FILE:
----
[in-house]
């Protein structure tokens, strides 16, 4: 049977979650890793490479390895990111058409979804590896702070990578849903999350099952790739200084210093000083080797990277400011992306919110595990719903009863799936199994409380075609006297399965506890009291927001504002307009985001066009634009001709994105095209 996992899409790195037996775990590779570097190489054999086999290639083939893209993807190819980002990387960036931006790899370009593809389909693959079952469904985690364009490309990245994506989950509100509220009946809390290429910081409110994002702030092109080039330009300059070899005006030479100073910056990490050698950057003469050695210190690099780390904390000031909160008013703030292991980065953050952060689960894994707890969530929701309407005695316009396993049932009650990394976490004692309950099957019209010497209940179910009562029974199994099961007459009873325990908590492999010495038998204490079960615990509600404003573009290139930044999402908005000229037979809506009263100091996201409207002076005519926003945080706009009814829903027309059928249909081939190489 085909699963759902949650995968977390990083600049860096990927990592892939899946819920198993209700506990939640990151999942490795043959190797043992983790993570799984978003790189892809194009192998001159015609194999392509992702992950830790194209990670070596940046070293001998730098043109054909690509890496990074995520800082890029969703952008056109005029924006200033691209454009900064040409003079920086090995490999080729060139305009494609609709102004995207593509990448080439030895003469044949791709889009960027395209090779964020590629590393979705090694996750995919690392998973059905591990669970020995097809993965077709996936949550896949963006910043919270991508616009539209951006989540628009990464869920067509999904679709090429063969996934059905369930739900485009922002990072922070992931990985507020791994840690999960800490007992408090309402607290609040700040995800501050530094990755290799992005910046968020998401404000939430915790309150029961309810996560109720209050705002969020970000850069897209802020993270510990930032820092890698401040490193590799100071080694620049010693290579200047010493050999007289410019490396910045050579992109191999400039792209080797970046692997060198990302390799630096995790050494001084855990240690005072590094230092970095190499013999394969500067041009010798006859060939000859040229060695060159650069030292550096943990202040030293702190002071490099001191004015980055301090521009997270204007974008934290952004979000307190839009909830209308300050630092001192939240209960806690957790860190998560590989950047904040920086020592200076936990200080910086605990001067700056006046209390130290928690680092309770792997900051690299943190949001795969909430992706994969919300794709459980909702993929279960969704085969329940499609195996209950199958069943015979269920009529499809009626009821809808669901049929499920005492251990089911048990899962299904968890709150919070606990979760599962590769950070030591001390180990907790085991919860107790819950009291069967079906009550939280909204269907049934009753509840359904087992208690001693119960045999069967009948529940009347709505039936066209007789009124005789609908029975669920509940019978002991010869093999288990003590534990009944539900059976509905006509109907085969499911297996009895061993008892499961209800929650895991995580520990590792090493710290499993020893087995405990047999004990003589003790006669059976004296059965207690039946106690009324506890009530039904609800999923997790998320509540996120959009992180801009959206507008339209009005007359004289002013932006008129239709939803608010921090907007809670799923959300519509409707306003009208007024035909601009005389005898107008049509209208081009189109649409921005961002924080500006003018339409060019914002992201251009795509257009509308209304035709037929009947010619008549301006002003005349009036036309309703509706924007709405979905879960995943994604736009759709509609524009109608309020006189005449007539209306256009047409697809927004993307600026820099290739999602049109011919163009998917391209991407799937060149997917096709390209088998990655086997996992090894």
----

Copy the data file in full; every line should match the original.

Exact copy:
[in-house]
């Protein structure tokens, strides 16, 4: 049977979650890793490479390895990111058409979804590896702070990578849903999350099952790739200084210093000083080797990277400011992306919110595990719903009863799936199994409380075609006297399965506890009291927001504002307009985001066009634009001709994105095209 996992899409790195037996775990590779570097190489054999086999290639083939893209993807190819980002990387960036931006790899370009593809389909693959079952469904985690364009490309990245994506989950509100509220009946809390290429910081409110994002702030092109080039330009300059070899005006030479100073910056990490050698950057003469050695210190690099780390904390000031909160008013703030292991980065953050952060689960894994707890969530929701309407005695316009396993049932009650990394976490004692309950099957019209010497209940179910009562029974199994099961007459009873325990908590492999010495038998204490079960615990509600404003573009290139930044999402908005000229037979809506009263100091996201409207002076005519926003945080706009009814829903027309059928249909081939190489 085909699963759902949650995968977390990083600049860096990927990592892939899946819920198993209700506990939640990151999942490795043959190797043992983790993570799984978003790189892809194009192998001159015609194999392509992702992950830790194209990670070596940046070293001998730098043109054909690509890496990074995520800082890029969703952008056109005029924006200033691209454009900064040409003079920086090995490999080729060139305009494609609709102004995207593509990448080439030895003469044949791709889009960027395209090779964020590629590393979705090694996750995919690392998973059905591990669970020995097809993965077709996936949550896949963006910043919270991508616009539209951006989540628009990464869920067509999904679709090429063969996934059905369930739900485009922002990072922070992931990985507020791994840690999960800490007992408090309402607290609040700040995800501050530094990755290799992005910046968020998401404000939430915790309150029961309810996560109720209050705002969020970000850069897209802020993270510990930032820092890698401040490193590799100071080694620049010693290579200047010493050999007289410019490396910045050579992109191999400039792209080797970046692997060198990302390799630096995790050494001084855990240690005072590094230092970095190499013999394969500067041009010798006859060939000859040229060695060159650069030292550096943990202040030293702190002071490099001191004015980055301090521009997270204007974008934290952004979000307190839009909830209308300050630092001192939240209960806690957790860190998560590989950047904040920086020592200076936990200080910086605990001067700056006046209390130290928690680092309770792997900051690299943190949001795969909430992706994969919300794709459980909702993929279960969704085969329940499609195996209950199958069943015979269920009529499809009626009821809808669901049929499920005492251990089911048990899962299904968890709150919070606990979760599962590769950070030591001390180990907790085991919860107790819950009291069967079906009550939280909204269907049934009753509840359904087992208690001693119960045999069967009948529940009347709505039936066209007789009124005789609908029975669920509940019978002991010869093999288990003590534990009944539900059976509905006509109907085969499911297996009895061993008892499961209800929650895991995580520990590792090493710290499993020893087995405990047999004990003589003790006669059976004296059965207690039946106690009324506890009530039904609800999923997790998320509540996120959009992180801009959206507008339209009005007359004289002013932006008129239709939803608010921090907007809670799923959300519509409707306003009208007024035909601009005389005898107008049509209208081009189109649409921005961002924080500006003018339409060019914002992201251009795509257009509308209304035709037929009947010619008549301006002003005349009036036309309703509706924007709405979905879960995943994604736009759709509609524009109608309020006189005449007539209306256009047409697809927004993307600026820099290739999602049109011919163009998917391209991407799937060149997917096709390209088998990655086997996992090894």